Fundamentals of Graphics

The Bedolina Map

The Bedolina Map

Actual Appearance

Champlain’s 1612 map of New France.

Jacques Barbeu-Dubourg carte chronologique. 1753

Joseph Priestly (1733-1804)

Priestley’s historical chart (1769)

J.H. Colton’s Stream of Time, 1842.

Link to Priestly on time

The standard charts

William Playfair?

Not William Playfair

North American Trade: Playfair, 1786

North American Trade: Playfair, 1786

Copperplate engraving

Copperplate engraving

This Chart is different from the others in principle, as it does not comprehend any portion of time, and it is much inferior in utility to those that do; for though it gives the extent of the different branches of trade, it does not compare the same branch of commerce with itself at different periods. . .”

(Playfair, 1786, p. 101, from Tufte, 1983, p. 33).

Playfair tries to explain the bar chart:

Suppose the money received by a man in trade were all in guineas,and that every evening he made a single pile of all the guineas received during that day, each pile would represent a day, and its height would be proportional to the receipts of that day; so that by this plain operation,time, proportion, and amount, would all be physically combined. Lineal arithmetic, then, it may be averred,is nothing more than those piles of guineas represented on paper.

Caption: Playfair’s Pie and Circle Charts, 1801

Galton’s “scatterplot”

The actual picture of Galton’s scatterplot.

19th Century: A golden age.

Guerry’s choropleths, 1820s

Snow’s map of the 1854 cholera epidemic.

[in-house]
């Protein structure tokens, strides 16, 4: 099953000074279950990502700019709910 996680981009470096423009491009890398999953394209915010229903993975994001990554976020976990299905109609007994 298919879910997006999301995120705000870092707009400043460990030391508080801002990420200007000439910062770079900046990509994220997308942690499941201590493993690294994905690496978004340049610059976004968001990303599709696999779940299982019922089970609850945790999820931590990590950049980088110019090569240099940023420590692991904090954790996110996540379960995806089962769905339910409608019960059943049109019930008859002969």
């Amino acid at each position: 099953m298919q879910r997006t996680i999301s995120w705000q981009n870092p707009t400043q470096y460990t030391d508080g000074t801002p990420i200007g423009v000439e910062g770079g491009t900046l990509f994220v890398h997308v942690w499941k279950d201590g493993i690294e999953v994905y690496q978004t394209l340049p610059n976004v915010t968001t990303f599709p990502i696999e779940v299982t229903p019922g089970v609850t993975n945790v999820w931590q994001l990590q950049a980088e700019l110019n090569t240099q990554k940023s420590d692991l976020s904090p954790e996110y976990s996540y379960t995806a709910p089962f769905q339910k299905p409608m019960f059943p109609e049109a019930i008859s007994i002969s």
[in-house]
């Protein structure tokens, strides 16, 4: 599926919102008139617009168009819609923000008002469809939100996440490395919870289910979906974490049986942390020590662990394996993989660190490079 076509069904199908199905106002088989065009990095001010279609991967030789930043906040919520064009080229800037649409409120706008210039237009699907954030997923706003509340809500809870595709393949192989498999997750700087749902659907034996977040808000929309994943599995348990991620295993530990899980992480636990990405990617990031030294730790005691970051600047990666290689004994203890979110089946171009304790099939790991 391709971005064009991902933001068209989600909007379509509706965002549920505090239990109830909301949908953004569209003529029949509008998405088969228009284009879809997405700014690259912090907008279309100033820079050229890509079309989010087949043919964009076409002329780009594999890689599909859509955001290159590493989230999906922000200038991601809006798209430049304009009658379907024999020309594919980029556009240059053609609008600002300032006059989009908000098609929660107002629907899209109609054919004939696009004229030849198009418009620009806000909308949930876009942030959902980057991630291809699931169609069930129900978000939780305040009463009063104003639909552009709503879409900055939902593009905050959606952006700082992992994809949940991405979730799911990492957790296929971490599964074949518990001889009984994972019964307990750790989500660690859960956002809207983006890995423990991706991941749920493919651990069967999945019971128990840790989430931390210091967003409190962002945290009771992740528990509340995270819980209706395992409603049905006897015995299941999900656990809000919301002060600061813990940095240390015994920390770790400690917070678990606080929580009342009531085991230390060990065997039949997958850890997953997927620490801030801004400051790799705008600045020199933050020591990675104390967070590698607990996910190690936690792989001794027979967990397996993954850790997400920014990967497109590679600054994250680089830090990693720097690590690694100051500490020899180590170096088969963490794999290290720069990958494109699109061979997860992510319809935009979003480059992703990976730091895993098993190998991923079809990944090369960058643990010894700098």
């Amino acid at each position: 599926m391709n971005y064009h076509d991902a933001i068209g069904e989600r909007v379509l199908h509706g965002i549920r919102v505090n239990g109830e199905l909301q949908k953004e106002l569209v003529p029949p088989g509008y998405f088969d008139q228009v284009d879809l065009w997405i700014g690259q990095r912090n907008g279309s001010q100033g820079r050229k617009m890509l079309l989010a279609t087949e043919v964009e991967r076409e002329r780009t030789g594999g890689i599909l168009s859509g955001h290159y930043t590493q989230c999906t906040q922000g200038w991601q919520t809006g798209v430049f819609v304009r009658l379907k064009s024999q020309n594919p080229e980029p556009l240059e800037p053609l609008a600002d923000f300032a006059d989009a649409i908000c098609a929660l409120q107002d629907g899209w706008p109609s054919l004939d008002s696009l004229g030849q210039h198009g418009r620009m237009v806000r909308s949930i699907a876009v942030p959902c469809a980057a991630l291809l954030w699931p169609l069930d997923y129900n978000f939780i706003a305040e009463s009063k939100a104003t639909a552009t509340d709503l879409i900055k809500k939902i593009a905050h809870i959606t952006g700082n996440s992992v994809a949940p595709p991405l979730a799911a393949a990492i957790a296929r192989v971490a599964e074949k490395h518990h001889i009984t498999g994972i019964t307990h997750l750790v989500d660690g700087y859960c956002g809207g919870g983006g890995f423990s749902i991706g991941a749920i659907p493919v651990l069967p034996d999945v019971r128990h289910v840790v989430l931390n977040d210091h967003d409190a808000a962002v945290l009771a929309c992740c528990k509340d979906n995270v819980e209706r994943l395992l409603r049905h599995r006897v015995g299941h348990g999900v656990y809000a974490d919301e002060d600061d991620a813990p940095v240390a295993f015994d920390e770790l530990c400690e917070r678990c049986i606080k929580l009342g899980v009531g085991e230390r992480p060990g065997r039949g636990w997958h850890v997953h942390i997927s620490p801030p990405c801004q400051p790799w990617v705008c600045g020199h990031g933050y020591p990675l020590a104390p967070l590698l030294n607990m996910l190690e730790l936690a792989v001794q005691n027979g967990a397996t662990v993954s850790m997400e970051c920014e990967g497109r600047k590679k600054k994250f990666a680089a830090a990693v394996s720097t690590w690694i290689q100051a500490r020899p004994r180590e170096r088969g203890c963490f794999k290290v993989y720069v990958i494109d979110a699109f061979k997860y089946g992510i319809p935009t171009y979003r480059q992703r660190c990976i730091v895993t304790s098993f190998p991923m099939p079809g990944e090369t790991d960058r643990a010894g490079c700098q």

Minard’s chart of Napoleon’s march on Russia.

A modern interpretation of Minard’s map.

Mulhall’s pictogram (1884)

The Dark Ages

Copperplate engraving

Copperplate engraving

The New Golden Age



The most Tuftean Boston charts you’ll see

Why R

Programming Languages

Programming Languages

Programming Languages

Programming Languages

Why do you choose a language?

  • Conformity with your team
  • Pre-existing libraries
  • Ease of maintenance
  • Ease of development
  • Speed


Reading R Code

  1. Functions use names before parenthesis:
       instead of (log 5),
  1. Comments with the # sign
  1. Encourages literate programming.

Why R? It’s widely used in humanities and social sciences

  • But, WHY?
  • One useful data structure –the data frame.
  • Through libraries, a useful syntax for data processing.
  • Other libraries to do things in statistics, visualization, etc.

The tidyverse

  • A data-first, pipeline-based language for manipulating and

visualizing tabular data.

  • The tidyverse exists inside R, but is only a small (and recent) subset.
  • Most R packages for modeling also work on data frame objects.

Reading Racket code:

Functions evaluate from the inside out.

(* 3

  (- 1

    (/ 2

      (+ 1 7 )




Reading (tidy) R code:

The pipe operator (%>%) runs from left to right.


sum(1,7) %>% 

divide_by(2) %>%

subtract(1) %>%


Advice on re-using code.

  1. Copy and paste, a lot.
  1. Check in with your neighbors.
  1. Change one part of the code at a time
  1. If you don’t break anything, you’re not trying hard enough.
  1. Google the errors.

What’s gone wrong?

  1. Are elements all closed? (Backticks on the markdown to make it grey; quotes; parentheses.)
  1. Have you run all the code above in the script?
  1. Is the ‘tidyverse’ package loaded?
  1. Find your neighbor?



  1. What’s a dataset that should exist?

  2. Try and find it.